Here are the packages needed to build Project documentation manuals:

$ sudo dnf install make python3-pip which inkscape texlive-fncychap
$ sudo pip3 install sphinx sphinx_rtd_theme pyyaml

1.4.3 openSUSE Packages

Here are the packages needed to build an image on a headless system with a supported openSUSE distribution:

$ sudo zypper install python gcc gcc-c++ git chrpath make wget python-xml diffstat makeinfo python-curses patch socat python3 python3-curses tar python3-pip python3-pexpect xz which python3-Jinja2 Mesa-libEGL1 libSDL-devel rpcgen Mesa-dri-devel zstd lz4 bzip2 gzip hostname libacl1
$ sudo pip3 install GitPython

Here are the packages needed to build Project documentation manuals:

$ sudo zypper install make python3-pip which inkscape texlive-fncychap
$ sudo pip3 install sphinx sphinx_rtd_theme pyyaml

1.4.4 AlmaLinux Packages

Here are the packages needed to build an image on a headless system with a supported AlmaLinux distribution:

$ sudo dnf install -y epel-release
$ sudo yum install dnf-plugins-core
$ sudo dnf config-manager --set-enabled crb
$ sudo dnf makecache
$ sudo dnf install gawk make wget tar bzip2 gzip python3 unzip perl patch diffutils diffstat git cpp gcc gcc-c++ glibc-devel texinfo chrpath ccache socat perl-Data-Dumper perl-Text-ParseWords perl-Thread-Queue python3-pip python3-GitPython python3-jinja2 python3-pexpect xz which SDL-devel rpcgen mesa-libGL-devel zstd lz4 cpio glibc-langpack-en libacl

Note

  • Extra Packages for Enterprise Linux (i.e. epel-release) is a collection of packages from Fedora built on RHEL/CentOS for easy installation of packages not included in enterprise Linux by default. You need to install these packages separately.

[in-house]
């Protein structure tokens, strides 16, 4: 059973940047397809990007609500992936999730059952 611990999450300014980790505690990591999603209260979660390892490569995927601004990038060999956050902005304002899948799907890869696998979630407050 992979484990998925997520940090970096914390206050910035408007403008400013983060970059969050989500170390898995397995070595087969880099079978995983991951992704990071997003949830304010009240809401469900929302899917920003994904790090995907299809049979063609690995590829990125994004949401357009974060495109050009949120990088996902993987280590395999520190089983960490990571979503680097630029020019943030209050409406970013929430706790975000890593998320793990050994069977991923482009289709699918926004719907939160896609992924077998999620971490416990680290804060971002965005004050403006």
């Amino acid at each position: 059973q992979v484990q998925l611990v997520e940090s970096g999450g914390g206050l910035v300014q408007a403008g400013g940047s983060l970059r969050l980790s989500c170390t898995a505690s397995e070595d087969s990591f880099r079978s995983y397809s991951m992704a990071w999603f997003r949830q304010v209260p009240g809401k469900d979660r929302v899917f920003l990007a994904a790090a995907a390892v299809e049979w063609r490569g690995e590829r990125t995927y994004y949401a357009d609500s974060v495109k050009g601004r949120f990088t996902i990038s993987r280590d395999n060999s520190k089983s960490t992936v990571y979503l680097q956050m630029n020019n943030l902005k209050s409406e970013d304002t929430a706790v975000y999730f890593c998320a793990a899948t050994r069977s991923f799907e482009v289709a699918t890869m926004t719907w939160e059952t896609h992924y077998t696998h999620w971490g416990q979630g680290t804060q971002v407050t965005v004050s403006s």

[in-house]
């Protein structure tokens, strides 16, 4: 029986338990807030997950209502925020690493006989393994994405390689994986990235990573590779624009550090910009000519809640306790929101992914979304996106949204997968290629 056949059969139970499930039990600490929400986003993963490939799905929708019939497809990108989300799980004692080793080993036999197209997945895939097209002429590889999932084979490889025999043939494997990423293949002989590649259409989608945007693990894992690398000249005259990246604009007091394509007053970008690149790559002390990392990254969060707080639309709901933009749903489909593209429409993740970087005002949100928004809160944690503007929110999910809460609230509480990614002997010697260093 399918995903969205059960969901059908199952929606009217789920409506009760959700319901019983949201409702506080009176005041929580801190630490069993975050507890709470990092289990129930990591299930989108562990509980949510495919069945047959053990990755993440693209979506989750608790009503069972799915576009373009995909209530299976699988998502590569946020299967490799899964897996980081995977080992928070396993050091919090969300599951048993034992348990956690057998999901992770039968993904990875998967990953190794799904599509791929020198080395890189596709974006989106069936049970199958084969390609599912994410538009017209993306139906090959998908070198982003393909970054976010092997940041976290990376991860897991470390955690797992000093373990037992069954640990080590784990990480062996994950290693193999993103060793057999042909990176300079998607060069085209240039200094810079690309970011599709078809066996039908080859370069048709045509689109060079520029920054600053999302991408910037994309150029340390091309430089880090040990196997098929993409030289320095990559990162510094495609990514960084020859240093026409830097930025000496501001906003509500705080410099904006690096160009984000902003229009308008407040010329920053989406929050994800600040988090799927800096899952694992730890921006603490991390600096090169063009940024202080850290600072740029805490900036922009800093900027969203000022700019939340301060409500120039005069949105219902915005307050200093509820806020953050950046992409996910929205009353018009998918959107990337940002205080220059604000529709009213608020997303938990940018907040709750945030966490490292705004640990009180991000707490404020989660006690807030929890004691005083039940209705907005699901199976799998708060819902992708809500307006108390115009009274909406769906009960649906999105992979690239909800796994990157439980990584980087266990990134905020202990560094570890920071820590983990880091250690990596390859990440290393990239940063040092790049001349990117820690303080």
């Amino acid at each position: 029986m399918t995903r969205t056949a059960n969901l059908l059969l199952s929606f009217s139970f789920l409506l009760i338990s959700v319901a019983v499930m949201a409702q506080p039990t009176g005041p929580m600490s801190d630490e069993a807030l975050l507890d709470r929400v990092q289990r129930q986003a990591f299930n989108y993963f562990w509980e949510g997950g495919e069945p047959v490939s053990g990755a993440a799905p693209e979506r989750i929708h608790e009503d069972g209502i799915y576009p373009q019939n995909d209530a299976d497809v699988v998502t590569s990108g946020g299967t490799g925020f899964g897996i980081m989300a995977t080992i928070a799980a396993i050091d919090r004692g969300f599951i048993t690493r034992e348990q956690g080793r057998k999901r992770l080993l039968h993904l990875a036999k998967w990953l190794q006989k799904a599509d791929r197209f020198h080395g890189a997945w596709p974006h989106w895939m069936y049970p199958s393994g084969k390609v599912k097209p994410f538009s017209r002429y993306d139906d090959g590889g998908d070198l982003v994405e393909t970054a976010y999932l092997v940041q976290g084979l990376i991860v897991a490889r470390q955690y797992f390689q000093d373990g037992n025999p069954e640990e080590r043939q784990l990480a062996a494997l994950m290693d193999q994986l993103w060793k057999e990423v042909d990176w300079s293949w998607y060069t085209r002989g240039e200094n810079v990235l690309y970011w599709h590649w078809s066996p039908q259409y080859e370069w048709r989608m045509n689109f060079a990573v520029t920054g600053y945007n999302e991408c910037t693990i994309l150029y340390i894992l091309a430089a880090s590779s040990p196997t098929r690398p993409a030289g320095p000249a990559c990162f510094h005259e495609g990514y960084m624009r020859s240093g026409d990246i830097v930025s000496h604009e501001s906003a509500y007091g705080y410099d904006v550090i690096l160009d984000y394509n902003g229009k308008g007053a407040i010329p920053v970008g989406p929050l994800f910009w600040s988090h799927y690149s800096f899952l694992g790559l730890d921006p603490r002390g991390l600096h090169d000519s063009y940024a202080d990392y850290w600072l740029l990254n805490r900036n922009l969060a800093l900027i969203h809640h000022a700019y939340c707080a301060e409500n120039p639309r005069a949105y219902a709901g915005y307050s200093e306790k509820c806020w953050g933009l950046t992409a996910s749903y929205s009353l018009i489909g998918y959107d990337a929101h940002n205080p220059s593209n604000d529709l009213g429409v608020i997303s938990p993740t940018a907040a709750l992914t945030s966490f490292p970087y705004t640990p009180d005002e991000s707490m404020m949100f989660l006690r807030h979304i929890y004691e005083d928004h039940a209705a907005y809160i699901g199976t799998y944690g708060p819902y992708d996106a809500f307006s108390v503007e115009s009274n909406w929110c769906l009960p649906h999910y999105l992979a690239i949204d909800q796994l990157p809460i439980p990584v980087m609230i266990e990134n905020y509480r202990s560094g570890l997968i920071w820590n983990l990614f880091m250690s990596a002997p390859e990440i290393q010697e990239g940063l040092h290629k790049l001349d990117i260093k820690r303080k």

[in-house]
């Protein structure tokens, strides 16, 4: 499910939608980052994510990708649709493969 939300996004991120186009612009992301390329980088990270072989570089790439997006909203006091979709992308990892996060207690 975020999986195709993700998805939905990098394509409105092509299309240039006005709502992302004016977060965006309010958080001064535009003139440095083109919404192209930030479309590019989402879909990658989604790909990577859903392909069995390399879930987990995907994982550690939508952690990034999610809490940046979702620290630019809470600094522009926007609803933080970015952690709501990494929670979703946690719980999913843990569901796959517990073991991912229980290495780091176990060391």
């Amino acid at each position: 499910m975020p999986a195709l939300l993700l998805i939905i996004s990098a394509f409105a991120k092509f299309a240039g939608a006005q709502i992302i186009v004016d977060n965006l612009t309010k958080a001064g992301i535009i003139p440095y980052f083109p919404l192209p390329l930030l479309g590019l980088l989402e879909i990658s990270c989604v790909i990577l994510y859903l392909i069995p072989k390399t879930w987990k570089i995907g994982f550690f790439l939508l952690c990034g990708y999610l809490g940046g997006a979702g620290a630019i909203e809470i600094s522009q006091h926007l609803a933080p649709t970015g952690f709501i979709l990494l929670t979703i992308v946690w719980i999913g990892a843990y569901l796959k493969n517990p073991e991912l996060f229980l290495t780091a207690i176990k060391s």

• The PowerTools/CRB repo provides additional packages such as rpcgen and texinfo.

  • The makecache command consumes additional Metadata from epel-release.

Here are the packages needed to build Project documentation manuals:

$ sudo dnf install make python3-pip which inkscape texlive-fncychap
$ sudo pip3 install sphinx sphinx_rtd_theme pyyaml

1.5 Required Git, tar, Python, make and gcc Versions

In order to use the build system, your host development system must meet the following version requirements for Git, tar, and Python:

  • Git 1.8.3.1 or greater

  • tar 1.28 or greater

  • Python 3.8.0 or greater

  • GNU make 4.0 or greater

If your host development system does not meet all these requirements, you can resolve this by installing a buildtools tarball that contains these tools. You can either download a pre-built tarball or use BitBake to build one.

In addition, your host development system must meet the following version requirement for gcc:

  • gcc 8.0 or greater

If your host development system does not meet this requirement, you can resolve this by installing a buildtools-extended tarball that contains additional tools, the equivalent of the Debian/Ubuntu build-essential package.

For systems with a broken make version (e.g. make 4.2.1 without patches) but where the rest of the host tools are usable, you can use the buildtools-make tarball instead.